Alternate Format Textbooks

There are many options available for students with learning disabilities and visual disabilities who are interested in obtaining their textbooks and other materials in alternate formats (alt-format) as an auxiliary aid to assist them with their reading and coursework. The discussion of this is best done on a case-by-case basis. For more information about this specific accommodation, please contact Disability Services at 617.353.3658. or

Text Book Information

Students requesting alt-format materials must submit a list of the books or other materials they are seeking to Disability & Access Services.

The easiest method for obtaining this information is by contacting the textbook department of the Barnes & Noble Bookstore at Boston University by calling 617.267.8484. Note: During the busiest part of each academic year, there may be delays in communicating with them. The following are online resources for locating complete information about your textbooks:

    eText Libraries

    • Boston University eLibraries BU Libraries collect many eBooks and provide access to millions of freely accessible electronic publications beyond our holdings. Current Boston University students, staff, and faculty can access our eBooks through a variety of sources and on various mobile devices.
    • Boston University Medical Center Alumni Medical Library
      The Boston University Medical Center Alumni Medical Library provides access to a variety of computerized software, online databases, textbooks, journals and other resources via their local server or over the Internet.
    • is an online community that enables people with visual and other print disabilities to legally share scanned books. takes advantage of a special exemption in the U.S. copyright law that permits the reproduction of publications into specialized formats for the disabled.

    Alternative Text (Audio, eText and Braille)

    • Louis Database of Accessible Materials
      The American Printing House for the Blind currently houses the Louis Database of Accessible Materials for People who are Blind or Visually Impaired. Louis contains information about more than 152,000 titles of accessible materials, including braille, large print, sound recordings, and computer files from over 200 agencies throughout the United States. Disability & Access Services uses this database as a resource for Boston University students.
    • National Library Service for the Blind and Physically Handicapped, Library of Congress
      A free national library program of braille and recorded materials for blind and physically disabled persons is administered by the National Library Service for the Blind and Physically Handicapped, Library of Congress. Under a special provision of the U.S. copyright law and with the permission of authors and publishers of works not covered by the provision, NLS selects and produces full-length books and magazines in braille and on recorded disc and cassette.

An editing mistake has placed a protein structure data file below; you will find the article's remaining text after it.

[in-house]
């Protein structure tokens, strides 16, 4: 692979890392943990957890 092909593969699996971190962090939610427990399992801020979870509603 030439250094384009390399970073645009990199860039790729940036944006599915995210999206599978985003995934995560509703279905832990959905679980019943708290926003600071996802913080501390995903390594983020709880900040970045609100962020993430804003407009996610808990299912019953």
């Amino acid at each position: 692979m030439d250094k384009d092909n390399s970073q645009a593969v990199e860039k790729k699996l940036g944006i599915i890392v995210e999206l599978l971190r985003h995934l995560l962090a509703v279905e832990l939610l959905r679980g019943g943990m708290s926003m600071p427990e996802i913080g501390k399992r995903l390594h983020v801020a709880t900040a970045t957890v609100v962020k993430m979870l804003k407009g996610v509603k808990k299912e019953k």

• NBP (National Braille Press)
      National Braille Press is a nonprofit braille printing and publishing house established in 1927 and is one of the world’s leading producers of braille. Disability & Access Services has an excellent relationship with NBP and makes use of them as a resource for Boston University students.


    Founded in 1948 as Recording for the Blind, Learning Ally serves K-12, college and graduate students, as well as veterans and lifelong learners – all of whom cannot read standard print due to blindness, visual impairment, dyslexia, or other learning disabilities. Learning Ally’s collection of more than 70,000 digitally recorded textbooks and literature titles – delivered through internet downloads, mainstream computers and devices like iPhone and iPad, as well as specialized assistive technology devices – is the largest of its kind in the world. More than 5,000 volunteers across the U.S. help to record and process the educational materials, which students rely on to achieve academic and professional success.

    • NBA (National Braille Association) The mission of the National Braille Association, Inc. is to provide continuing education to those who prepare braille and to provide braille materials to persons who are visually impaired.

    Braille Music

    • Dancing Dots Braille Music Technology
      Dancing Dots Braille Music Technology, L.P., was founded in 1992 to develop and adapt music technology for the blind. In 1997 Dancing Dots released its first product, the GOODFEEL® Braille Music Translator. In addition to selling GOODFEEL®, the company is an authorized distributor for a wide range of assistive technology and music products.
    • Music Section of the National Library Service for the Blind and Physically Handicapped, Library of Congress
      The Music Section of the National Library Service for the Blind and Physically Handicapped, Library of Congress includes a circulating collection of braille, large print, and recorded instructional materials and a subscription program of magazines produced in braille, on cassette, and in large print.

    Please Note: These resources are provided as a service to the Boston University Community. Their inclusion does not constitute an endorsement by Boston University or Disability & Access  Services. The degree of accessibility of these sites may vary.